The LBIS is used to guide ongoing resource investments and short-term targeted investments in British Columbia’s natural resources to realize environmental sustainability and economic prosperity.

“The Vancouver Island marmot is a fantastic example of a conservation story in action. Thanks to the commitment of our partners, this cooperative model for species stewardship has already achieved some critical milestones. These new contributions will carry us forward to 2017, when we intend to update the Recovery Strategy for this species. For this reason, it is particularly important to collect strong field data over these next two years,” said Cheyney Jackson, field coordinator, Vancouver Island Marmot Recovery Foundation.

In 1998 there were as few as 70 Vancouver Island Marmots, making the species one of the world’s most endangered. In 2014, marmot populations were between 215 – 275. The recovery efforts have been successful to date, but require continued focused efforts to meet the population targets set in the Recovery Plan. The funding was announced on the same day as five captive-bred marmots were released on Mount Washington; part of ongoing efforts to recover the population.

Check out the video below to see the release of 5 captive-bred Vancouver Island Marmots from the Calgary zoo into the wild colony at Mount Washington.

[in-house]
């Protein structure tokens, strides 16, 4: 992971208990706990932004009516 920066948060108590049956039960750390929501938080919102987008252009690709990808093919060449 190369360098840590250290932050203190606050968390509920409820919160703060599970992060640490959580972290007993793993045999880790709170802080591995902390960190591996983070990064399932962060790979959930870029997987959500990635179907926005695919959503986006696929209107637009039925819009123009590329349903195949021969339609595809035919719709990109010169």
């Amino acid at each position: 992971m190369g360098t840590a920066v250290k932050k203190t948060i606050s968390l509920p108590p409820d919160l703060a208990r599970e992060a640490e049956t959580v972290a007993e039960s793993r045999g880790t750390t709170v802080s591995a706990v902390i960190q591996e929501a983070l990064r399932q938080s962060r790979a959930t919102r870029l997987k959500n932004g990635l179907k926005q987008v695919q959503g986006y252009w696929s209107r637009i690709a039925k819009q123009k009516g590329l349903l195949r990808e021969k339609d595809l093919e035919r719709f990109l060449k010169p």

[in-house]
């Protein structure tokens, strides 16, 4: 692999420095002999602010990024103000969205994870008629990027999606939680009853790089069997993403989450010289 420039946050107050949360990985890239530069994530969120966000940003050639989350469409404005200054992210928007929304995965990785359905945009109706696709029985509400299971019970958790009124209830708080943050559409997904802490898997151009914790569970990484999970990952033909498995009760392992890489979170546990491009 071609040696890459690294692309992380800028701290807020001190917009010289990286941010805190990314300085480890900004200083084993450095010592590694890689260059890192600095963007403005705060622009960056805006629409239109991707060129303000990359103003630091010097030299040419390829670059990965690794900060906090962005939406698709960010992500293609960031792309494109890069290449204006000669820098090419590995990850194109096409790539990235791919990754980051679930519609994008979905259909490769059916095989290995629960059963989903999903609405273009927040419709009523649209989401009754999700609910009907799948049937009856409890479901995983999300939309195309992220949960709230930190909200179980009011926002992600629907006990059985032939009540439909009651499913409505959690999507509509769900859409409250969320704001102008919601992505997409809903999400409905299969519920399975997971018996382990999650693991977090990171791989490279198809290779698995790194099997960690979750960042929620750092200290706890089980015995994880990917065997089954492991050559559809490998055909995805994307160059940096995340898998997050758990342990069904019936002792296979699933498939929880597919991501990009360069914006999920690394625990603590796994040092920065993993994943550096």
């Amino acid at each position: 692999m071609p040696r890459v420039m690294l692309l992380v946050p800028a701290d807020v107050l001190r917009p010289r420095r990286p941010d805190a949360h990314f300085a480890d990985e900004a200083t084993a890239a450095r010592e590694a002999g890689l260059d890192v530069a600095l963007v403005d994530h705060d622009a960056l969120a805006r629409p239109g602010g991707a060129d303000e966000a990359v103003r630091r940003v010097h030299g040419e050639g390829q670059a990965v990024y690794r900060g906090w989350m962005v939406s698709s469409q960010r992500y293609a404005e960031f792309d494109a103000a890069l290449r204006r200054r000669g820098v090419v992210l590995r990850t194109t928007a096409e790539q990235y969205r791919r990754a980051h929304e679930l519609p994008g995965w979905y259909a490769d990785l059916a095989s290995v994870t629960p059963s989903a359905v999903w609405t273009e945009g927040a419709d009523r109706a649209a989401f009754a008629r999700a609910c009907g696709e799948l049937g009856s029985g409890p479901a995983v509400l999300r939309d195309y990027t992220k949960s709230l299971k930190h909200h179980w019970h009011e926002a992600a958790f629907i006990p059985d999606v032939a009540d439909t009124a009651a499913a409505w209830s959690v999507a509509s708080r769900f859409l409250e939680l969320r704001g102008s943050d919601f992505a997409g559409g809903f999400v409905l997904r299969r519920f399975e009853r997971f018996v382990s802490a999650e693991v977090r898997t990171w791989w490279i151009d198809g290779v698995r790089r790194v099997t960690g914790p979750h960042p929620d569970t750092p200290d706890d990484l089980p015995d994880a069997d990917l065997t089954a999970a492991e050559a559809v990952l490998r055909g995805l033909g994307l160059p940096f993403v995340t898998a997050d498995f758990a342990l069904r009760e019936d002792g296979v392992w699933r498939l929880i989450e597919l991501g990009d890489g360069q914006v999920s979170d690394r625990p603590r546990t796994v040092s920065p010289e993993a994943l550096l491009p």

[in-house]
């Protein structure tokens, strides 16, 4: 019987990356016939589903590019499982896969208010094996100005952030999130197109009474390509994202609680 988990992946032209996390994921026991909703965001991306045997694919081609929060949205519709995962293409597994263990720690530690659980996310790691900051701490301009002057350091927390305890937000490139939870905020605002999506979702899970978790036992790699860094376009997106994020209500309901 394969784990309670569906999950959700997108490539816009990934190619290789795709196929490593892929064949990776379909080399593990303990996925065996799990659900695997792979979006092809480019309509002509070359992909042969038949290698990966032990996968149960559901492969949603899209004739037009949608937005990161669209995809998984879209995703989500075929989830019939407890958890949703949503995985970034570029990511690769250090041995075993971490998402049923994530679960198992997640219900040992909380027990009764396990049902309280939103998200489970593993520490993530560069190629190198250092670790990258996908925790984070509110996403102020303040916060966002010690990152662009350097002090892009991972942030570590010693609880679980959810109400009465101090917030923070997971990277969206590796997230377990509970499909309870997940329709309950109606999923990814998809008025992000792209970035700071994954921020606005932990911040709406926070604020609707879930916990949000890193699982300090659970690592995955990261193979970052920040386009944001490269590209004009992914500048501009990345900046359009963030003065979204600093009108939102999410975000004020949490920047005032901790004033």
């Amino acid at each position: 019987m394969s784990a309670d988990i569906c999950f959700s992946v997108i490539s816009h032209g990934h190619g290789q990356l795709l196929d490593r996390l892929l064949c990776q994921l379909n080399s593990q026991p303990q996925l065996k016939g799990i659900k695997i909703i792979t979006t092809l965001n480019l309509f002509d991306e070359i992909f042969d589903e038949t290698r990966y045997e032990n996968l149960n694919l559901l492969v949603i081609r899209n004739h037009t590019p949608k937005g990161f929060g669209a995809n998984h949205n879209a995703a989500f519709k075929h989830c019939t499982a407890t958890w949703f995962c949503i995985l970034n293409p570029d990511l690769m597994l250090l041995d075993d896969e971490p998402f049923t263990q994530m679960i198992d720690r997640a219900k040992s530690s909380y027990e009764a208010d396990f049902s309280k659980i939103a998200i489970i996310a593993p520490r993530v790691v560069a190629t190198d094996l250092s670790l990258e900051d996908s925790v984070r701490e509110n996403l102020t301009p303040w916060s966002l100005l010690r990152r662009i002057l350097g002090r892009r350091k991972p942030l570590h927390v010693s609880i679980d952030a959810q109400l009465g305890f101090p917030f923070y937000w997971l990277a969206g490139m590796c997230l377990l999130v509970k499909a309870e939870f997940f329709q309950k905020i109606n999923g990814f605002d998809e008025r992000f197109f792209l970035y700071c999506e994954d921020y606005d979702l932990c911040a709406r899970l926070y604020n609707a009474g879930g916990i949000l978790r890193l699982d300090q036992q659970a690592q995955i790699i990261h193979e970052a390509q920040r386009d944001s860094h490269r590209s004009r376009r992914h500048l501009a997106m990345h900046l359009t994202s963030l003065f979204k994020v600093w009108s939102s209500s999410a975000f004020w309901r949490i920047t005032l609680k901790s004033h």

Celebrating BC’s Private Forest Stewards

Congratulations to the 2015 Private Forest Stewardship Award recipients.

The 2015 Private Forest Stewardship Awards were presented at PFLA’s annual conference, field tour and AGM in Courtenay, June 3rd and 4th.

The GoudysPFLA founding members, John and Gabrielle Goudy, were presented with a stewardship award for their unwavering support, enthusiasm and dedication to the association and private forestry. Extremely knowledgeable about plants and wildlife, and passionate about their forest, the Goudys epitomize independent forest owners in coastal British Columbia. A big PFLA thanks to John and Gabrielle for all they’ve contributed to PFLA over the past 20 years.

Dave KralRod Bealing also presented TimberWest log buyer, Dave Kral (left), with a stewardship award for his contributions to private forestry over the past 42 years.

That’s right, 42 years. To learn more about Dave Kral’s story, you can read our earlier post 42 Seedlings for 42 Years or check out the video on TimberWest’s YouTube channel.